Segments in this Video

"The Woman in Battle" (03:16)

FREE PREVIEW

Listen to Loreta Velazquez's journal entry; she disguised herself as Harry T. Buford. There is evidence that she and hundreds of women fought in the Civil War. (Credits)

Childhood (01:23)

Learn about Loreta's elite 19th century Cuban upbringing. Her father sent her to New Orleans for finishing school.

New Orleans Race Relations (03:44)

Loreta encountered prejudice against Latinos in 1849. She passed herself as white to fit in and rebelled against efforts to make her a lady.

Defying Marriage Expectations (02:49)

Learn how New Orleans Latinos tried to claim Spanish aristocratic ancestry. Loreta rebelled against her family and fell in love with an American; they were secretly married in 1856.

19th Century Motherhood (01:27)

Loreta tried to protect the children from disease at William's army camps. She became a "good American" over time.

Family Loss (02:59)

When William was sent to Indian Territory, Loreta took the children to St. Louis. They died of fever.

Civil War Outbreak (03:05)

In 1861, William resigned from the U.S. Army and joined the Confederate Army. Having lost her children, Loreta wanted to join him but he died in an accident.

Civil War Cross Dressing (04:35)

After William died, Loreta cut her hair and donned his uniform. Recent evidence shows 500-1000 women secretly joined the army; learn how they passed for men.

Passing as a White Man (02:56)

Learn how Loreta appointed herself a Confederate officer. She fought at Bull Run and bought a slave named Bob to fit in.

Fighting for Equality (01:45)

Experts discuss how Loreta's respect for Bob humanized slaves. Both hoped their contribution on the battlefield would grant them civil rights.

Reality of War (02:23)

Loreta depended on Bob to protect her secret identity. She describes killing a Union officer and losing romantic notions of battle.

Leaving the Front Line (02:33)

Bob escaped to Federal territory after the Battle of Shiloh; Loreta didn't pursue him. She was wounded and rejected medical attention to protect her secret.

Discovered (04:24)

Loreta's gender was noticed in Richmond in 1863. She was accused of being a Federal spy and released by General Winder to join his secret police—facing execution if uncovered.

Civil War Spies (02:06)

Learn how women scouted enemy positions and smuggled contraband goods. Loreta discovered that both sides were corrupt and became disillusioned.

Double Agent Mystery (01:39)

Loreta went to Baltimore and worked for the Union secret service. Records suggest she defected.

Censorship (05:26)

In 1875, Loreta published her combat experience in "A Woman in Battle." Many Southerners questioned its authenticity, including Confederate ideologue Jubal Early.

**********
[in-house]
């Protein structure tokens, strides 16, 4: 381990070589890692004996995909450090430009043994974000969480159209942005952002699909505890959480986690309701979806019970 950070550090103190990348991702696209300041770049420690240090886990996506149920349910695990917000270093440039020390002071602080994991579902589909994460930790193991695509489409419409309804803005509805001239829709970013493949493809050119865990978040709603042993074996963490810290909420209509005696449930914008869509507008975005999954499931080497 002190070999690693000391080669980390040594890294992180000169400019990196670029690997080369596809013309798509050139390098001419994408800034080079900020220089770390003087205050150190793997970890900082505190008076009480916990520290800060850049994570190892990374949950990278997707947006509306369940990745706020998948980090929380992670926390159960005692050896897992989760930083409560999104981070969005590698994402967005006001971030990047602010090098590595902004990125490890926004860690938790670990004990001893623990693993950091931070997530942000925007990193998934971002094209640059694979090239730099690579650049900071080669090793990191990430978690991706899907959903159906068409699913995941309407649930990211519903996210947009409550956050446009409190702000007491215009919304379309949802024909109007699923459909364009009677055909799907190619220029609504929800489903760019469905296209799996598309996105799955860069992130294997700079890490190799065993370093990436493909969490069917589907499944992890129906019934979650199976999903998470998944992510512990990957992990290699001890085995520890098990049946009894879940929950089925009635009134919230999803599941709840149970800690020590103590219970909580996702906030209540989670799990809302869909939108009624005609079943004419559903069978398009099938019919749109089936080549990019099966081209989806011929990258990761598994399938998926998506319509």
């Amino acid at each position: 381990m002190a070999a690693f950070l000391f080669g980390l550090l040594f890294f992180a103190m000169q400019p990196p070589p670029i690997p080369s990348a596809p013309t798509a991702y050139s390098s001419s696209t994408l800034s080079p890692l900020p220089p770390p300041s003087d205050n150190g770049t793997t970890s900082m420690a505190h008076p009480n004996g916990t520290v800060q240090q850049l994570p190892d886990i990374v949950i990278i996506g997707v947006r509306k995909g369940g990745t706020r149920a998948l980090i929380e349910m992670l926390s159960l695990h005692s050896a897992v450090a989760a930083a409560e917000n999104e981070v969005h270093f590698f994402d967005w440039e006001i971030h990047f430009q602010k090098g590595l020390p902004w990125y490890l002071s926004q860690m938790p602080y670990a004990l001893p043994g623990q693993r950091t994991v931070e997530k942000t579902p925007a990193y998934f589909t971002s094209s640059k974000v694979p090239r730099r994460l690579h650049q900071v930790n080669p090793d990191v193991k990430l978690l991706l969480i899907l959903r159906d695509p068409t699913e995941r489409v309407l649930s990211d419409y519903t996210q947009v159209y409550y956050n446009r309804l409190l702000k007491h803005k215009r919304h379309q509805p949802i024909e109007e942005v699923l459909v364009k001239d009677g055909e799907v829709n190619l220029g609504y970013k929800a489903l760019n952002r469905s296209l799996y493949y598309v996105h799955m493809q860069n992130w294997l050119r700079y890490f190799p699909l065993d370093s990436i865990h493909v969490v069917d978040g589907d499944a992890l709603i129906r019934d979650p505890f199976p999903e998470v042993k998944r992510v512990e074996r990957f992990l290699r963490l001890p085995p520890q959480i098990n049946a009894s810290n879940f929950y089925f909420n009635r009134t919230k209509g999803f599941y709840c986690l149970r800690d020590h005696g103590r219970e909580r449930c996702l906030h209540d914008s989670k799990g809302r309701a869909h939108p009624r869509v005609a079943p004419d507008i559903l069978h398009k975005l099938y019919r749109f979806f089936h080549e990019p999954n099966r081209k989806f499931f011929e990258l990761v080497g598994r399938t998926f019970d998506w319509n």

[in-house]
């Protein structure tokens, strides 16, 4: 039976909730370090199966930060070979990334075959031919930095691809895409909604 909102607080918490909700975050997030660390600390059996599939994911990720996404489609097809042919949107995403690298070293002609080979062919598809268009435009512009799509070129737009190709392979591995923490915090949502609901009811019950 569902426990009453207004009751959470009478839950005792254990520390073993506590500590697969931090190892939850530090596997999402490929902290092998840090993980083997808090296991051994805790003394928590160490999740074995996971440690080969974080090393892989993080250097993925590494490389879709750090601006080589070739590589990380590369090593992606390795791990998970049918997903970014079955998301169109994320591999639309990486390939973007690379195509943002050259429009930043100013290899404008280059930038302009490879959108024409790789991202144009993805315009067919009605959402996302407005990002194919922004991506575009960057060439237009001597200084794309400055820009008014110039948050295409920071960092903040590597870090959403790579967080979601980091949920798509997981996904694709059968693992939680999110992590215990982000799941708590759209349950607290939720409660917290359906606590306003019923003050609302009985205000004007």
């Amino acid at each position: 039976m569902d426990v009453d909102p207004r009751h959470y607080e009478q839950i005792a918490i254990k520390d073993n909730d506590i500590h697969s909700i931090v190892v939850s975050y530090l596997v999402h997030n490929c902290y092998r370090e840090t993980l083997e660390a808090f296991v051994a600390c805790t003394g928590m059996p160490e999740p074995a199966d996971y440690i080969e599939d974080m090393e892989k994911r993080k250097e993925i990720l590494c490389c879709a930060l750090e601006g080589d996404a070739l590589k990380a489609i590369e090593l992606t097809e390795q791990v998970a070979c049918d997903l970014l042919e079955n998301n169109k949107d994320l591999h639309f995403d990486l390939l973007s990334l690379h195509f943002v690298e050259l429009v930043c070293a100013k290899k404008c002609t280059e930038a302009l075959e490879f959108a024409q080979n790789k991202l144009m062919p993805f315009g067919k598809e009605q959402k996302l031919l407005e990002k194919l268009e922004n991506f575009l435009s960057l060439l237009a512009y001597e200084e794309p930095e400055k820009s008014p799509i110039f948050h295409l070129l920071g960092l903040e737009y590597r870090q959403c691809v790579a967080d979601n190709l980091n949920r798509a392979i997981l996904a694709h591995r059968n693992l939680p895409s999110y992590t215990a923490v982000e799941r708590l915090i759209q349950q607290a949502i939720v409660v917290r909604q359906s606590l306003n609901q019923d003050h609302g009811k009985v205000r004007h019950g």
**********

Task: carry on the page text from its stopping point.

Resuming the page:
History and Memory (03:27)

Narratives challenging mainstream history are often claimed inauthentic. Early convinced readers that Loreta's book was a hoax, but evidence of Union her employment has since surfaced.

Loreta Velazquez's Legacy (01:19)

Loreta's determination to live life on her own terms was unusual during the Civil War. She appears in records until 1902, and "A Woman in Battle" is still in print.

Credits: Rebel: Loreta Velazquez, Secret Soldier of the American Civil War (02:00)

Credits: Rebel: Loreta Velazquez, Secret Soldier of the American Civil War

For additional digital leasing and purchase options contact a media consultant at 800-257-5126
(press option 3) or sales@films.com.

Rebel: Loreta Velazquez, Secret Soldier of the American Civil War


3-Year Streaming Price: $169.95

Share

Description

In 1861, at the outbreak of the American Civil War, a teenager from New Orleans headed to the front lines. Under the alias Harry T. Buford, he fought at First Bull Run, was wounded at Shiloh, and served as a Confederate spy. But Buford harbored a secret–he was really Loreta Velazquez, a Cuban immigrant from New Orleans. By 1863, Velazquez was spying for the Union. She scandalized America when she revealed her story in her 1876 memoir, The Woman in Battle. Attacked not only for her criticism of war, but her sexuality and social rule-breaking, Velazquez was dismissed as a hoax for 150 years. But evidence confirms she existed, one of over 1,000 women soldiers who served in the Civil War. What made her so dangerous she was erased from history? Actors and historians bring Velazquez’s story to life in this documentary, weaving drama and animation with historical and archival material to unravel the mystery of this secret soldier. Rebel is a detective story about a woman, a myth, and the politics of national memory.

Length: 54 minutes

Item#: BVL60755

Copyright date: ©2013

Closed Captioned

Performance Rights

Prices include public performance rights.

Not available to Home Video, Dealer and Publisher customers.

Only available in USA and Canada.


Share